Prereq: Permission of instructor. Repeatable to a maximum of 60 credit hours or 4 completions. This course is graded S/U.

BMI 7600 - Metabolomics, Principles and Practice

Directors: Jessica Cooperstone, PhD, Rachel Kopec, PhD, Emmanuel Hatzakis, PhD, Matthias Klein, PhD, 
Devin Peterson, PhD, Ewy Mathé, PhD
Schedule: Mondays: 12:40-1:35pm, Wednesdays: 12:40-1:35pm, 1:45pm-3:45pm
Location: 334 Kottman Hall
This course aims to introduce students to the principles and practice of metabolomics.  Metabolomics is the study of the totality of small molecules existing within a system.  We will focus here on the application of metabolomics to plant, food, nutrition and health-related research, although concepts are applicable to other disciplines.  Each part of the metabolomics workflow will be covered, with hands-on experience in sample preparation, data collection, data processing and analysis, modeling, contextualization and validation.  The course will also contain a journal-club component, where students chose work from the primary literature and briefly explain it to the class during week 2, and then present a deeper, critical review at week 15, incorporating what they’ve learned throughout the course. 

 

BMI 7810-10 - Design and Methodological Approaches in Biomedical Informatics

7810 Design.JPGDirectors: Kim Powell, PhD
Schedule/Location: Online
Course description:
The course is an introduction to research design and methods in Biomedical Informatics. It is organized around elements of proposal writing, grant writing, and study design. We will be surveying aspects of research, including the formulation of research questions, testable hypotheses, the selection of appropriate research designs and methods, data collection and analysis. The culminating project will incorporate writing elements of an NIH fellowship grant proposal.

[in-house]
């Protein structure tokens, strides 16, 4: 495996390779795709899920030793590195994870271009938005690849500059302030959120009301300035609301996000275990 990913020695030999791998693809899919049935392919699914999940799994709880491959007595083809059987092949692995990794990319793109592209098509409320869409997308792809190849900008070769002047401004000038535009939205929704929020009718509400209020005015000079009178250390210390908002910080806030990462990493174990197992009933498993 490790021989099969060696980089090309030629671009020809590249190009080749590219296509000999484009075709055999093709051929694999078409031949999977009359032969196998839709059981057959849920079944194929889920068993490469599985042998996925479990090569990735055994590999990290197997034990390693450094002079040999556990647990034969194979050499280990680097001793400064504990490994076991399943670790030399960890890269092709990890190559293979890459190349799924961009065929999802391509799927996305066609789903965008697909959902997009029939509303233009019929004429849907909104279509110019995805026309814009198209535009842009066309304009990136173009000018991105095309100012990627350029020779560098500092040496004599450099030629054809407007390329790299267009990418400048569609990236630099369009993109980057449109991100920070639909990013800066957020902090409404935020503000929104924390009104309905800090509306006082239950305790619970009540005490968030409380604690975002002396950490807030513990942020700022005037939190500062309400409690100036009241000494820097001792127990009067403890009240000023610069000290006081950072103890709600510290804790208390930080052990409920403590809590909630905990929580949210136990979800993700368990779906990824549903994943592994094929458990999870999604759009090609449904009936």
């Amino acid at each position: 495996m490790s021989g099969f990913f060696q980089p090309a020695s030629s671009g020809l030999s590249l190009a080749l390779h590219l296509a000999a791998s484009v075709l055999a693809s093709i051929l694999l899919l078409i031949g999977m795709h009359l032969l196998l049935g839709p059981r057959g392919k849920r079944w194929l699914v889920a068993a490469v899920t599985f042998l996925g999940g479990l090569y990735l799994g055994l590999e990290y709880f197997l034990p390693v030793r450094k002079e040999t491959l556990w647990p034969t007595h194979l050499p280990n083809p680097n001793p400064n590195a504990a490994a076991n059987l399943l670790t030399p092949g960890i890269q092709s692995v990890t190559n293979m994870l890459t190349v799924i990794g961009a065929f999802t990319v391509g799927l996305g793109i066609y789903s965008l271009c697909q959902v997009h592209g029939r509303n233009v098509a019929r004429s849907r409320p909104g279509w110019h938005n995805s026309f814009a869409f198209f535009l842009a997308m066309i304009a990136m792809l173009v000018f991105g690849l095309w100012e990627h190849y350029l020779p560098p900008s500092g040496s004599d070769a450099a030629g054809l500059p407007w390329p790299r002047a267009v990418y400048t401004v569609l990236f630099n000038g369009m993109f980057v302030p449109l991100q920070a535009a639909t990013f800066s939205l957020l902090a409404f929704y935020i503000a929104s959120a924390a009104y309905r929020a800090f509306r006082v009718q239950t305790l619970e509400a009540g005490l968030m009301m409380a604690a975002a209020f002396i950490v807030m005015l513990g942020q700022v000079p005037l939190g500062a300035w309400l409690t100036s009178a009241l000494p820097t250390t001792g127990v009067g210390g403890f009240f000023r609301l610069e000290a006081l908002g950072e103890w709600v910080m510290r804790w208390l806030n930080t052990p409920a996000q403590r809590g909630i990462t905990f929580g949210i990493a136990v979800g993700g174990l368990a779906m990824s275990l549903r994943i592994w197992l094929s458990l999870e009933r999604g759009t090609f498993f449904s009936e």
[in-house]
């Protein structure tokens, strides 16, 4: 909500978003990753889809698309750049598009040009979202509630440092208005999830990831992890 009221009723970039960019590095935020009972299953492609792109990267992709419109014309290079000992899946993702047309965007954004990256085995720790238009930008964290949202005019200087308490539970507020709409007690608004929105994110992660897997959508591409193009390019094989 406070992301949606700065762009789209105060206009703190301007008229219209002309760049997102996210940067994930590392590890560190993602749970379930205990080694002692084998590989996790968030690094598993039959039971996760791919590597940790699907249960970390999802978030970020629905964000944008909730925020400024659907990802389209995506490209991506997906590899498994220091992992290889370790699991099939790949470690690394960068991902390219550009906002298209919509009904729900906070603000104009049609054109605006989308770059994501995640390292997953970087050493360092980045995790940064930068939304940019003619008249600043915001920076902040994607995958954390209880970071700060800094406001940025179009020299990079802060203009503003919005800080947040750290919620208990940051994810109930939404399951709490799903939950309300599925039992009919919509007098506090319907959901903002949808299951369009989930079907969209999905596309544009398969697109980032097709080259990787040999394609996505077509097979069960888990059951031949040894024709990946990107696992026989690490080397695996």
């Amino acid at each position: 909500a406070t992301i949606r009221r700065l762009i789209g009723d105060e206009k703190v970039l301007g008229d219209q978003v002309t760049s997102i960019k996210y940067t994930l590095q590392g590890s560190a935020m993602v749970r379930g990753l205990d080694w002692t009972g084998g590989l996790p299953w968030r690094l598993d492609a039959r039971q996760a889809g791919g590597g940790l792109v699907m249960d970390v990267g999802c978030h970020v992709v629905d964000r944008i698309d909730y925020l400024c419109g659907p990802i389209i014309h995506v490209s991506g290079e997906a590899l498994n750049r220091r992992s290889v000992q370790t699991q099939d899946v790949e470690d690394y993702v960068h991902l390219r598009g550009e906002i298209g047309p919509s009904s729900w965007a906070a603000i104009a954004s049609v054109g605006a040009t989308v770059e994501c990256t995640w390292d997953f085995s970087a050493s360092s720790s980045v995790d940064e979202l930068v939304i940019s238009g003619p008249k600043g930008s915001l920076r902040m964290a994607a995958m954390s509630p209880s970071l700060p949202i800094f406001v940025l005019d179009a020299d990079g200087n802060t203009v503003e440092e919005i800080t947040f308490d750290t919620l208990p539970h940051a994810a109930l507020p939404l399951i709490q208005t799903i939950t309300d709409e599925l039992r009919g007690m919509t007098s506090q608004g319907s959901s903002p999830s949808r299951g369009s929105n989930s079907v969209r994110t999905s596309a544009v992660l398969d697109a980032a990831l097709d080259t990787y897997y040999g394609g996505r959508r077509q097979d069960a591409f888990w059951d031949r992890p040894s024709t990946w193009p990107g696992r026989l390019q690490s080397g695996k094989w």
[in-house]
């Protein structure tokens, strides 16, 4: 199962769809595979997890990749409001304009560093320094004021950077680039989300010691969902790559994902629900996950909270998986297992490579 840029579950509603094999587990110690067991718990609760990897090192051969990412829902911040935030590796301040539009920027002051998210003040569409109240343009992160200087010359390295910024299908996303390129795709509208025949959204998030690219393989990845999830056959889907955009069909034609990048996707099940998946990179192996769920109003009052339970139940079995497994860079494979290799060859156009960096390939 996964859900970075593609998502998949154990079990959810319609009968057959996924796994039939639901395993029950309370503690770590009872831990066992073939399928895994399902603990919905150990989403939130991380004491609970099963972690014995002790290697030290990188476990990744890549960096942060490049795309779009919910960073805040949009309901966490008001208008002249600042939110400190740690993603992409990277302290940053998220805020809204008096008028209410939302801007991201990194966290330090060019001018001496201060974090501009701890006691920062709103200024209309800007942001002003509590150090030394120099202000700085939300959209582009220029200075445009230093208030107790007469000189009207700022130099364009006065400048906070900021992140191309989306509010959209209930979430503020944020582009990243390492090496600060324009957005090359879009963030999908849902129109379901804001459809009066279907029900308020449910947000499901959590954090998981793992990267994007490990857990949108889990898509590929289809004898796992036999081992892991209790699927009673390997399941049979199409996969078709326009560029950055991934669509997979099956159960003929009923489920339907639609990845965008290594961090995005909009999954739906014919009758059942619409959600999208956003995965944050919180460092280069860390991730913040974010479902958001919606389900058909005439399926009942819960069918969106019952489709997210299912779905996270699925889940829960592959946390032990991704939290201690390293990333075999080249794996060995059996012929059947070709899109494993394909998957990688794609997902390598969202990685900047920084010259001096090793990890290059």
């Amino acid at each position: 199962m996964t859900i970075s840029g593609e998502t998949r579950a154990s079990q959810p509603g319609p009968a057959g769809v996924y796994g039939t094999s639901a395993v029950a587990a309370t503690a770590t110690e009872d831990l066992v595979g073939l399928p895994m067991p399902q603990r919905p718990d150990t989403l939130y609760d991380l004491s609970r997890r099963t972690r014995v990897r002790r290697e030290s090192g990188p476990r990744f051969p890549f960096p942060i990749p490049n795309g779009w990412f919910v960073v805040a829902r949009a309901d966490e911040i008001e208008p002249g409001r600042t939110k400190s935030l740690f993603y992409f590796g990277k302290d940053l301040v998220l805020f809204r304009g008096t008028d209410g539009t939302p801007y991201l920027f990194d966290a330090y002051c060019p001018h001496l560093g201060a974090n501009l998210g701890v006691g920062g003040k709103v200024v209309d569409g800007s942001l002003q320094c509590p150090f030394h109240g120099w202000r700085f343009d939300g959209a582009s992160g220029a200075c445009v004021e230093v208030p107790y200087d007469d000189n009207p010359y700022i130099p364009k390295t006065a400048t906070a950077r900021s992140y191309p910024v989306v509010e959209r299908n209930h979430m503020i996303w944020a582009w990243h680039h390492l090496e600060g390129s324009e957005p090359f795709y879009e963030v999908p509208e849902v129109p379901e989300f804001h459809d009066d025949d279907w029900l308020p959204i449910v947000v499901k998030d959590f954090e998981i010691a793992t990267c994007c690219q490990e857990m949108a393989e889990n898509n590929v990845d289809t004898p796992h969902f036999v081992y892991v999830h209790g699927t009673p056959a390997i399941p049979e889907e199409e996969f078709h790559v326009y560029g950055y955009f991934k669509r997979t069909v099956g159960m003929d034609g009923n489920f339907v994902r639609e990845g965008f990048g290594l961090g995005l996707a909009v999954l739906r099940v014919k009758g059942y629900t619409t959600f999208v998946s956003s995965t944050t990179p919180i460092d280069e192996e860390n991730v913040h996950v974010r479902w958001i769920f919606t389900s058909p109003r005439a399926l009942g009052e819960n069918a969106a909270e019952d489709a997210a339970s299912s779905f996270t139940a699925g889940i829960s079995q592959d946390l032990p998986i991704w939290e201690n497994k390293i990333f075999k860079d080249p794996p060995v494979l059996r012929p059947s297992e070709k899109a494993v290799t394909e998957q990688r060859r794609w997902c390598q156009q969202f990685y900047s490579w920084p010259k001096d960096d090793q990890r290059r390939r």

Course learning outcomes:
By the end of this course, students should successfully be able to:
Interpret major funding sources’ guidelines (e.g. NIH, NSF) in order to identify avenues for potential research in Biomedical Informatics
Examine, describe, and prepare the major components of an NIH fellowship grant proposal.
Demonstrate scientific communication skills by defending an NIH fellowship grant proposal through creation of a presentation.

Better Together: Creating a Highly Engaging Online Class​

ODEE and BMI join forces to create BMI 7810!


BMI 7891 – Seminars in Biomedical Informatics

Director: Ewy Mathé, PhD
Schedule: Seminars are Fridays, 11:00 AM - 12:00 PM
Location: Rotates
Synopsis: ​The purpose of this course is for faculty and external guest speakers to give presentations on current BMI research and theories critical to the advancement and awareness of biomedical informatics within the healthcare and research communities. Alternate classes will consist of journal-club style discussions moderated by faculty​, in which trainees will present on their current research projects.
 
 
Trainees will choose a select number of seminars to attend as determined by the course director. Seminars can be chosen from either the departmental CALIBRE seminar series (Fridays, 11:00 AM - 12:00 PM) or from the seminar series, which brings in external speakers to present on their research (schedule is listed on departmental calendar).
​​​​​​​
​​​​​​​​​​​​This course is geared specifically towards students and trainees working or taking coursework within the BMI department.


BMI 7999/8999 - Research in Biomedical Informatics